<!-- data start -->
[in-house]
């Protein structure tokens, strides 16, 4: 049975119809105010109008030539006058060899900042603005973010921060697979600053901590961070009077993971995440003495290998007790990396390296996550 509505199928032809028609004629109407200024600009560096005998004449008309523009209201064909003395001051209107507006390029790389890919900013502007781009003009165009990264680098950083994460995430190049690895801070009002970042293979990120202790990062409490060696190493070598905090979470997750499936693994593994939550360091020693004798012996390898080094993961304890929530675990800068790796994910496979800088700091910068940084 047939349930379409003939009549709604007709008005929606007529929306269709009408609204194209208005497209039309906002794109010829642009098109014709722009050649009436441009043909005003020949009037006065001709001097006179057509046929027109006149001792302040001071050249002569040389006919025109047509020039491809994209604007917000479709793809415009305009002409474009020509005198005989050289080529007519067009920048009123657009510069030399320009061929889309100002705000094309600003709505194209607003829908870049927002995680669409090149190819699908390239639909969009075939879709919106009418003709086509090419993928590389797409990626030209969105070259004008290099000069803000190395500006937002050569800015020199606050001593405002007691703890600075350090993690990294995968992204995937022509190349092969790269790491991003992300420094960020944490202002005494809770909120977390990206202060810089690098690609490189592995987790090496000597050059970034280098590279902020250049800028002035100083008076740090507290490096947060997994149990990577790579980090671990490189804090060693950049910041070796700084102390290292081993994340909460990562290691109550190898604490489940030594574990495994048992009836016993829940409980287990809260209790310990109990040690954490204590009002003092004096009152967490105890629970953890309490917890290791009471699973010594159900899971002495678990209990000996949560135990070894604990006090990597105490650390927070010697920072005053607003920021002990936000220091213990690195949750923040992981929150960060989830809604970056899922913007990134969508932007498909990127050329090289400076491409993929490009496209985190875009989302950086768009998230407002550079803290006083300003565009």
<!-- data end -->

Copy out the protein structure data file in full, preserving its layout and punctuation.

[in-house]
């Protein structure tokens, strides 16, 4: 049975119809105010109008030539006058060899900042603005973010921060697979600053901590961070009077993971995440003495290998007790990396390296996550 509505199928032809028609004629109407200024600009560096005998004449008309523009209201064909003395001051209107507006390029790389890919900013502007781009003009165009990264680098950083994460995430190049690895801070009002970042293979990120202790990062409490060696190493070598905090979470997750499936693994593994939550360091020693004798012996390898080094993961304890929530675990800068790796994910496979800088700091910068940084 047939349930379409003939009549709604007709008005929606007529929306269709009408609204194209208005497209039309906002794109010829642009098109014709722009050649009436441009043909005003020949009037006065001709001097006179057509046929027109006149001792302040001071050249002569040389006919025109047509020039491809994209604007917000479709793809415009305009002409474009020509005198005989050289080529007519067009920048009123657009510069030399320009061929889309100002705000094309600003709505194209607003829908870049927002995680669409090149190819699908390239639909969009075939879709919106009418003709086509090419993928590389797409990626030209969105070259004008290099000069803000190395500006937002050569800015020199606050001593405002007691703890600075350090993690990294995968992204995937022509190349092969790269790491991003992300420094960020944490202002005494809770909120977390990206202060810089690098690609490189592995987790090496000597050059970034280098590279902020250049800028002035100083008076740090507290490096947060997994149990990577790579980090671990490189804090060693950049910041070796700084102390290292081993994340909460990562290691109550190898604490489940030594574990495994048992009836016993829940409980287990809260209790310990109990040690954490204590009002003092004096009152967490105890629970953890309490917890290791009471699973010594159900899971002495678990209990000996949560135990070894604990006090990597105490650390927070010697920072005053607003920021002990936000220091213990690195949750923040992981929150960060989830809604970056899922913007990134969508932007498909990127050329090289400076491409993929490009496209985190875009989302950086768009998230407002550079803290006083300003565009």